Pain management nursing: official journal of the American Society of Pain Management Nurses 12/2014;
  • [Show abstract] [Hide abstract]
    ABSTRACT: The purpose of this study was to evaluate the efficacy of applying manual pressure before benzathine penicillin injection and compare it with the standard injection technique in terms of reducing discomfort in children with rheumatic heart disease grouped by age and gender. This was a single-blind, randomized, crossover study. Fifty-one patients aged 7.1-19.9 years were recruited for this study carried out in the pediatric cardiology outpatient clinic. Twenty-nine were girls (56.9%). All subjects received an intramuscular injection of benzathine penicillin with manual pressure to one buttock or with the standard technique to the other buttock at 3-week intervals. The two techniques were used randomly. The subjects were blinded to the injection technique and a visual analogue scale was used after the procedure. Findings demonstrate that children experienced significantly less pain when they received injections with manual pressure (1.3 ± 0.9) compared with the standard injection (4.4 ± 1.6) technique. The perceived injection pain was negatively related to the age of the children in both techniques. Compared with boys, girls felt more pain, but the difference between each technique group according to gender was negligible. The application of manual pressure reduces pain in children under the stress of repeated intramuscular injections, which supports the suggestion that it should be used in routine practice. Manual pressure to the injection site is a simple, pain-reducing technique. Implementing this technique in routine practice may also promote adherence to the prophylaxis regimen, especially in children. Copyright © 2014 American Society for Pain Management Nursing. Published by Elsevier Inc. All rights reserved.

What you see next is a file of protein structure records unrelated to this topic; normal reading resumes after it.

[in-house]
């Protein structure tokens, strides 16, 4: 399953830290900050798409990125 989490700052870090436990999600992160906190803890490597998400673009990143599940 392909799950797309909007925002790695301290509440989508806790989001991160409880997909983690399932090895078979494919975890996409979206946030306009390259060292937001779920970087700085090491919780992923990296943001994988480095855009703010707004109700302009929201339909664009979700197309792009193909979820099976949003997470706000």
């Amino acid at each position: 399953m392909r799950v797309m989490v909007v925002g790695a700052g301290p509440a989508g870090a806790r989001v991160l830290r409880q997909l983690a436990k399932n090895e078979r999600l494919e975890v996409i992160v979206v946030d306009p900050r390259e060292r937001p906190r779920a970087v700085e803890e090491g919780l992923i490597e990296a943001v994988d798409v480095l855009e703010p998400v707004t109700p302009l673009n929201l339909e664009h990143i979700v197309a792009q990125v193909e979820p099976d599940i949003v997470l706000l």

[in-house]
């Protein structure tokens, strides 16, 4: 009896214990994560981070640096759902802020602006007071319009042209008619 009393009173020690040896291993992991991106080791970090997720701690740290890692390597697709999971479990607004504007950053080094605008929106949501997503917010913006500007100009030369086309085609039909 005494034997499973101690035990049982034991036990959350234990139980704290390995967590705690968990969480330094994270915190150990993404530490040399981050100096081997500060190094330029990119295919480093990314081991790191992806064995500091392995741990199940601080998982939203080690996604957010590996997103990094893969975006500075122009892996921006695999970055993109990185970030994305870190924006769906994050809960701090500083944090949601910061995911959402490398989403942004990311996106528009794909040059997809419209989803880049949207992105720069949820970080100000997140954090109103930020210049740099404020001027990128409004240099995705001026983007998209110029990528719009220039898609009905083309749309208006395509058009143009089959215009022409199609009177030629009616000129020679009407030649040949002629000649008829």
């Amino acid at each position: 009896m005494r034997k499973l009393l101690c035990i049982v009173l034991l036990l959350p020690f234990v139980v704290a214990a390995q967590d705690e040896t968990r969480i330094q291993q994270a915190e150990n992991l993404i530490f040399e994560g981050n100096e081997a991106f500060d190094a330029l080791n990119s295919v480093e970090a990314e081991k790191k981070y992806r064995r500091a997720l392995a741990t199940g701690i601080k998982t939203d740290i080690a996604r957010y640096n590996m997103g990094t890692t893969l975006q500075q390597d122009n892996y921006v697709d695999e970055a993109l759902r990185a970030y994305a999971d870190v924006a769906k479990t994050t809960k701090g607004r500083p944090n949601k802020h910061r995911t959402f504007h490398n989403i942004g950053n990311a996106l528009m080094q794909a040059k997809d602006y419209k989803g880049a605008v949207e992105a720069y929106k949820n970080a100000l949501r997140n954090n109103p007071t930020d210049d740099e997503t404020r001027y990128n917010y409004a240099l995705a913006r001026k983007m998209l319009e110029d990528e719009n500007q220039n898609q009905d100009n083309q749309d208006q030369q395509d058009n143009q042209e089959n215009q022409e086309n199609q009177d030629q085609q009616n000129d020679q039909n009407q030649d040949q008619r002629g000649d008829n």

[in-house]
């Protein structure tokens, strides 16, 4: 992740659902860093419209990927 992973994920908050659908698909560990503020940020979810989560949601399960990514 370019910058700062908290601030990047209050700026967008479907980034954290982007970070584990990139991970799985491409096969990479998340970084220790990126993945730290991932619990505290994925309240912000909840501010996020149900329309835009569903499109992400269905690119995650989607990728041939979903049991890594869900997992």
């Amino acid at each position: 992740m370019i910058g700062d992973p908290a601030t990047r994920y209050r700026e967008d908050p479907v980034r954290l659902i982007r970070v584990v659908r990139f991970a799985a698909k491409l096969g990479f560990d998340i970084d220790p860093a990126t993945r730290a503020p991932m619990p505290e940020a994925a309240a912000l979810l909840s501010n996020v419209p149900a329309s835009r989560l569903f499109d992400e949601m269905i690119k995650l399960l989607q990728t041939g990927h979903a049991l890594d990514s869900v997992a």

Pain management nursing: official journal of the American Society of Pain Management Nurses 12/2014;
  • [Show abstract] [Hide abstract]